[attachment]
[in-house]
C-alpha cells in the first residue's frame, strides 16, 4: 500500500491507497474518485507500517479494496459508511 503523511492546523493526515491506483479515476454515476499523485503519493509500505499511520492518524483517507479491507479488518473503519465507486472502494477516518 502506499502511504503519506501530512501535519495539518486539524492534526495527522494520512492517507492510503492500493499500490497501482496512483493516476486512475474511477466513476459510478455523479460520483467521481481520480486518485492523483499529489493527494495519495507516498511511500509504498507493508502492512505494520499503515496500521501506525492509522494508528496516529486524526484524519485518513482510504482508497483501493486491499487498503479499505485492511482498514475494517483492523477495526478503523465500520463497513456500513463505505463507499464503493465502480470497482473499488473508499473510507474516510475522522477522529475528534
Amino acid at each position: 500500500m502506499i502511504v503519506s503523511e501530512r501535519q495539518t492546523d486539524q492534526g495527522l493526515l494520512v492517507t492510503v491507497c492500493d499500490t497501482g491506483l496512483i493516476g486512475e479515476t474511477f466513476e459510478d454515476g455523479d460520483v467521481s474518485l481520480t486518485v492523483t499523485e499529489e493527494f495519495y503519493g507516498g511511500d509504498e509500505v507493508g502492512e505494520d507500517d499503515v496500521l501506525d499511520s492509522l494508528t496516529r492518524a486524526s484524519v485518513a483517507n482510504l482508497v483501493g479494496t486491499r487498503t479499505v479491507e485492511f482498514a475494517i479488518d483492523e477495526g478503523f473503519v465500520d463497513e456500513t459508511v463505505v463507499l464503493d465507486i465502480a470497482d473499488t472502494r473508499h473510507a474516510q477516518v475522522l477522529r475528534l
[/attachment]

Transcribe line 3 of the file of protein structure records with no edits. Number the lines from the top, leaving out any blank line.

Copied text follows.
Amino acid at each position: 500500500m502506499i502511504v503519506s503523511e501530512r501535519q495539518t492546523d486539524q492534526g495527522l493526515l494520512v492517507t492510503v491507497c492500493d499500490t497501482g491506483l496512483i493516476g486512475e479515476t474511477f466513476e459510478d454515476g455523479d460520483v467521481s474518485l481520480t486518485v492523483t499523485e499529489e493527494f495519495y503519493g507516498g511511500d509504498e509500505v507493508g502492512e505494520d507500517d499503515v496500521l501506525d499511520s492509522l494508528t496516529r492518524a486524526s484524519v485518513a483517507n482510504l482508497v483501493g479494496t486491499r487498503t479499505v479491507e485492511f482498514a475494517i479488518d483492523e477495526g478503523f473503519v465500520d463497513e456500513t459508511v463505505v463507499l464503493d465507486i465502480a470497482d473499488t472502494r473508499h473510507a474516510q477516518v475522522l477522529r475528534l